Everything You Need to Know about Cash Back Mortgages in Canada
What Is a Cash Back Mortgage?
Purchasing a home is a major expense. After saving up for a down payment you may realize that there isn’t enough money left over to help with closing costs, pay for renovations, furniture, landscaping etc. That’s where a cash back mortgage comes in. Many lenders offer a cash back rebate when you take out a mortgage.
With a cash back mortgage, a lender gives you a lump sum cash payment when the mortgage closes. How much depends on which lender you use. With traditional lenders, the most popular amount is five percent of your mortgage. Depending on which lender you use though, you can get anywhere from one percent to seven percent cash back on your mortgage.
Since the cash back is given once the mortgage closes, it cannot be used for the down payment. The cash back mortgage is tax-free and can be used for virtually anything you like: closing costs, renovations, furniture, or paying down other high-interest debts like credit cards.
How Does a Mortgage Cash Back Work?
How does a mortgage with cash back in Canada work? Let’s say you purchase a home for $350,000 and have a 20% down payment of $70,000. You choose a five-year mortgage with a rate of 3.79% that offers one percent cash back.
With the down payment, you’ll end up borrowing $280,000 from the bank ($350,000 – $70,000). Of that, you get a one percent cash rebate of $2,800 ($280,000 x 1.00%). If instead you opted for a five percent cash back mortgage, the lender would give you $14,000 up front.
Nothing is free when it comes to banks. A cash back rebate is always attached to a fixed mortgage and the rate is going to be a little higher than the interest rate attached to a standard, non-cash back, mortgage. In the example above, the standard mortgage rate would probably be around 3.25%.
That little extra bit of interest can add up.
Using the first example, if you selected a five-year fixed mortgage rate of 3.75%, you would end up paying the lender an extra $4,378 over the five-year term. That’s after you deduct the cash rebate you received when you closed the mortgage. Not everyone is willing to pay $4,378 for an upfront mortgage rebate of $2,800.
Eligibility for Cashback Mortgage
Not everyone qualifies for a cash back mortgage. Most traditional lenders, (Canada’s big banks) only offer them to those who have high credit scores, a low debt-to-income ratio, and full-time job (steady income). You also have to be living in the residence you’re buying; meaning, no renters can be on the property in question.
If your credit score is bruised or you’re new to Canada and don’t even have a credit score, or are self-employed, your odds of qualifying for a cash back mortgage is very remote.
Is a Cash Back Mortgage Right for You?
Like most financial products, there are benefits and drawback of a mortgage with cash back. On the plus side, the cash back you get when you close your mortgage is tax-free and can be used for whatever you like.
A cash back mortgage can be a good idea for those who need the money right away and don’t mind paying the slightly higher interest rate over the term of the mortgage. Thanks to a strong real estate market, the amount you paid in higher interest is offset by rising housing prices.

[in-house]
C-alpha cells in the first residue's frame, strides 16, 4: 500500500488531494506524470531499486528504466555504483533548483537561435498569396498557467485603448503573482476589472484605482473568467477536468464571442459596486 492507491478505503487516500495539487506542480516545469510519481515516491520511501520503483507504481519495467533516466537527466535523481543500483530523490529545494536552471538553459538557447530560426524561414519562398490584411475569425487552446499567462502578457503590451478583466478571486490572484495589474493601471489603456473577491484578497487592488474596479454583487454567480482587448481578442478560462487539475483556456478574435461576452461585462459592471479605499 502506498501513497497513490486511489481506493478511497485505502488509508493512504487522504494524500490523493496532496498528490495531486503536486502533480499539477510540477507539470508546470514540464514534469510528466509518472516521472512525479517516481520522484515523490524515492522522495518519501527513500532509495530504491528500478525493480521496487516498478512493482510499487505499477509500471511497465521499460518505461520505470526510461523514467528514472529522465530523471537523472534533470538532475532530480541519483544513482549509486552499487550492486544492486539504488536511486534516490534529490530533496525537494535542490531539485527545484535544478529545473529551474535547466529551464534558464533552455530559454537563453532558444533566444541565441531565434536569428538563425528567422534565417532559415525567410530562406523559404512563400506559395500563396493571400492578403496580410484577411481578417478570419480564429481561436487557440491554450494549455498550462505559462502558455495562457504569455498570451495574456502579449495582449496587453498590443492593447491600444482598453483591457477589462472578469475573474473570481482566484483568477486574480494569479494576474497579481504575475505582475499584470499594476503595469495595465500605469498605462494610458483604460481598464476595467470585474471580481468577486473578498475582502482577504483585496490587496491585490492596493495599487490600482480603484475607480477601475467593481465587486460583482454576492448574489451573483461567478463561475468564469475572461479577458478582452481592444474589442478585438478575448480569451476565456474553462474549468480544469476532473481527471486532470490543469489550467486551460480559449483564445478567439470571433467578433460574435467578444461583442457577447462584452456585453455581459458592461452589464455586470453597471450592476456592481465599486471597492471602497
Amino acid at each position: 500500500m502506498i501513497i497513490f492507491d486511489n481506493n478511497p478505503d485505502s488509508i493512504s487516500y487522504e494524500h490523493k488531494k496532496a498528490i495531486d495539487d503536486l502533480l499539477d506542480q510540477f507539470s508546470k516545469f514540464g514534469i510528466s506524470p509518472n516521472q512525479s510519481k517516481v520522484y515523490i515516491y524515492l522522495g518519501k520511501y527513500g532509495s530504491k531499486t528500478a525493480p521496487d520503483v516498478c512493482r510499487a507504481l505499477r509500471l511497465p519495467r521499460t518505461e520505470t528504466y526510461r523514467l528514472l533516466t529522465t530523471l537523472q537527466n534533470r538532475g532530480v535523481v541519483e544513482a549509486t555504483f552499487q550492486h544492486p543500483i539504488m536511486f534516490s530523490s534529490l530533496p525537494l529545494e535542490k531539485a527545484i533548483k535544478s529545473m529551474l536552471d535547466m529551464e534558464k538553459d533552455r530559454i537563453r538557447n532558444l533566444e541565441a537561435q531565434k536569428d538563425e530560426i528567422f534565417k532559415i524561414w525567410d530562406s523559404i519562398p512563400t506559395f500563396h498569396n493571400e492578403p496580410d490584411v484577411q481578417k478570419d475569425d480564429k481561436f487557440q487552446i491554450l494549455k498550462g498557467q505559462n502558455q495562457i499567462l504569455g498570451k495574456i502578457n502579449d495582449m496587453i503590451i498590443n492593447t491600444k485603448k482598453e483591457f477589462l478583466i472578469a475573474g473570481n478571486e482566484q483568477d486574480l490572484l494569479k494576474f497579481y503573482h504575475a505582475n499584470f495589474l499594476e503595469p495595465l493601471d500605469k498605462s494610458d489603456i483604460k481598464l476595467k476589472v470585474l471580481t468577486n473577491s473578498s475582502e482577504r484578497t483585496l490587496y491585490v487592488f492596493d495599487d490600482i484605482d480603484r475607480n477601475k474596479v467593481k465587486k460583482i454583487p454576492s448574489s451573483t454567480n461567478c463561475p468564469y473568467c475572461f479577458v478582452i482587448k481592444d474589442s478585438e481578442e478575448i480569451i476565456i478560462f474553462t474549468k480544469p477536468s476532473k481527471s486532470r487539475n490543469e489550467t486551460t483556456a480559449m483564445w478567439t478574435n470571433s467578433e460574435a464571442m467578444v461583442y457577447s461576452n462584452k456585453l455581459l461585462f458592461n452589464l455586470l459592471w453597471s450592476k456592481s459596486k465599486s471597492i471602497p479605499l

At the same time, you will be hit with penalties if you refinance, renew, or transfer your mortgage. That’s because cash back mortgages are only available with fixed term mortgages with a minimum term threshold.
If you refinance or break your mortgage early, you will probably be on the hook for a percentage of the cash back rebate (pro-rates based on the number of months left in the term). Some lenders will require you to pay back the entire amount in full.
This is an important consideration. Because the average Canadian moves, on average, every three years, a large number of homebuyers renew or refinance their mortgage. Depending on the lender, you could end up owing the usual three months interest on the balance (for breaking the mortgage) and the balance on the cash back mortgage.
FAQs about Cash Back Mortgages
1. Is mortgage cashback taxable?
The money you receive from a cash back mortgage is tax-free.
2. When is mortgage cashback paid?
Technically, the money you receive upfront with a cash back mortgage is paid back by the slightly higher interest rate you agreed to when you secured your mortgage. But because of the higher rate, you’ll pay more interest over the life of the mortgage term than the cash back you received.
3. What is the interest rate for cash back mortgage?
Cash back mortgages are always attached to a fixed-interest rate mortgage. And the rate that comes with a cash back mortgage is always a little higher than a standard mortgage.
4. Does credit score matters for cash back mortgage?
Credit scores are indeed important when it comes to securing a cash back mortgage. A good credit score means you have a long history of paying your bills on time. In addition to having excellent credit, you need to have a good credit profile and a steady, provable, income stream.
Canadalend.com, Helping Canadians Secure Home Equity Loans
If you don’t mind the higher interest rate, a cash back mortgage can be a great option for homebuyers who need a little extra money in the early stages of home ownership. To see if a cash back mortgage is right for you, speak with a licensed mortgage professional at Canadalend.com.
The mortgage experts at Canadalend.com are independent, that means they are looking out for what’s best for you. Traditional lenders, like Canada’s big banks, only want to sell you their own financial products, even if it’s not in your best interest.
The independent mortgage professionals at Canadalend.com have access to hundreds of different lends. Many specialize in providing mortgages and cash back mortgages to homebuyers with bad credit, no credit, and unreliable income.